To further explore the potential flexibility of the cytosolic domain of ETR1, an ensemble-based modeling approach was conducted using the ensemble optimization method (59). An ensemble of models was selected from a pool of randomly generated conformations that best describe the experimental data. Models were constructed from the high resolution domain structures with randomized DHp-CA and CA-RD linkers, maintaining the fixed position and orientation of the GAF and DHp domains. The selected ensembles provide an improved description of the data, accounting for the smearing out of the maxima at s ~ 1.0 nm−1 by modeling domain flexibility (Fig. 6B). The size distributions generated in this procedure suggest that the system is not completely flexible as the widths of the selected ensembles relative to the pool are visibly more narrow (Fig. 6A). It is interesting to note that the distribution of Rg values for the data set in the absence of NDSB is shifted to higher values, an indicator of predominantly extended structures, whereas the NDSB data yield a distribution close to the average Rg of the pool. This suggests that the addition of a stabilizing agent to the solution promotes the formation of more compact structures.
Agreement between independent modeling approaches confirmed the expected dimeric assembly of ETR1. The overall dumbbell shape obtained by ab initio modeling correlates well with the rigid body model, positioning the GAF domain at the top and the catalytic and receiver domains at the bottom of a central helical bundle, respectively. There seems to be some flexibility of the receiver domain position, but it appears to be distinct from the position described for a T. maritima receiver domain in complex with its HK (14).
Signal transduction involves the activation of cytosolic proteins by membrane-bound receptors. Specific protein-protein interactions between the receptor and its intracellular target molecules constitute the foundation of this process, which is modulated by structural rearrangements in the cytosolic domain of the receptor. Any detailed understanding of signal transduction, therefore, requires structural knowledge of the different conformational states of the receptor and its complexes. Our results provide the first model of the entire cytosolic domain of the main ethylene receptor, ETR1, together with indications of specific conformational rearrangements of its central cytosolic domain.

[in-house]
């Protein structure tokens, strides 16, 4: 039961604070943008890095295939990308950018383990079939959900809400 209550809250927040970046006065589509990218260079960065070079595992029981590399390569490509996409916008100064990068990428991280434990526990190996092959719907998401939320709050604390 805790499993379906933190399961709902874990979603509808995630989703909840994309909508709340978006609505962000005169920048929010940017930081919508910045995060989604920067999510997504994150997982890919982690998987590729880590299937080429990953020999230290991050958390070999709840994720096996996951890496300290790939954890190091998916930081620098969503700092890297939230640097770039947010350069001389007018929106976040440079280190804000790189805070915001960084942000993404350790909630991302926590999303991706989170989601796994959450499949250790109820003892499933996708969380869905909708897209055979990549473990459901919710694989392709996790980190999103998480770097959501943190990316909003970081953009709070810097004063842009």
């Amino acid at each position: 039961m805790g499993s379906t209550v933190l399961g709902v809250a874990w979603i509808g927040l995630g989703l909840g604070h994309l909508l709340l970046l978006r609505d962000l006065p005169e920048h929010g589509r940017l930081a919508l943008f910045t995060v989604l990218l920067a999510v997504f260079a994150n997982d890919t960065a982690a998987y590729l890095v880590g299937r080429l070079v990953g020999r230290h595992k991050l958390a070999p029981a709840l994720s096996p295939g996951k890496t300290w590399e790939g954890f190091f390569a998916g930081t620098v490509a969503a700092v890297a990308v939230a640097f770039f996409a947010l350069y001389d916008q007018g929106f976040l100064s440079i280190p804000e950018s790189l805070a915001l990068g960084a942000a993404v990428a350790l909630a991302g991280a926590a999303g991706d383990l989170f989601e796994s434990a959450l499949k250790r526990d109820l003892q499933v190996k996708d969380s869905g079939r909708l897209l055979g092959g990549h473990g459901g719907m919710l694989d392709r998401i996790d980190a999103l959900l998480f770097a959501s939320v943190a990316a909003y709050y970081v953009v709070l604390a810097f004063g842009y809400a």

A distinct feature of the isolated DHp domain of ERS1 is its inherent asymmetry. In three independent copies of DHpERS1, the bending angles of the N-terminal helices at Met-351 consistently amount to about 18° for helix α1 and 31° for α1′, the second helix of the dimer. In all three cases, the larger bending angle (helix α1′) correlates with a hydrogen bond between the side chain amide of Asn-352′ located at the inner bend of the kink and the backbone carbonyl of Ile-396 in helix α2 and with a disruption of the direct helical hydrogen bond between Val-350′ and Glu-354′ by a water molecule. Asn-352 is conserved in subfamily 1 and substituted with a serine, another potential hydrogen donor, in subfamily 2 (Fig. 9). The canonical hydrogen bond of the dimer-related helix is extended but maintained over the 18° kink. Molecular dynamics calculations on DHpERS1 indicate that the observed asymmetry is dynamic in nature such that the less bent helix may assume the higher bent state at the expense of the other helix, which simultaneously transitions from a high to a less bent state (data not shown).
The sections of individual hairpins before (res. 312–340) and after (res. 356–405) the kink overlay well with r.m.s.d. values of about 0.75 Å for the prekink sections and about 0.45 Å for the postkink sections. The region around the kink between residues 341 and 355 overlays with an r.m.s.d. value of about 1.4 Å. In contrast to the pre- and postkink sections, this part at the intersection of the coiled coil and four-helix bundle does not follow the classical knobs-into-holes packing of buried side chains, which is reflected in variability of the Crick angle, radius, and angular shift (especially in chain A as analyzed using the program samCC (63)) (Fig. 7). The asymmetry is also found on the level of side chains participating in the interhelix contacts. Helices α1 and α2 of chain A show a cogwheel-like movement relative to each other when compared with chain B. This is most prominent at the end of chain A, the domain boundary to the catalytic CA domain, after residue 399; e.g. residue 402 in helix α2′ (chain B) points to the core of the four-helix bundle, whereas the same residue in helix α2 points to the solvent (Fig. 8). The observed asymmetries at both termini of the central dimerization domain are expected to influence the orientation of the preceding GAF domains and the succeeding catalytic domains.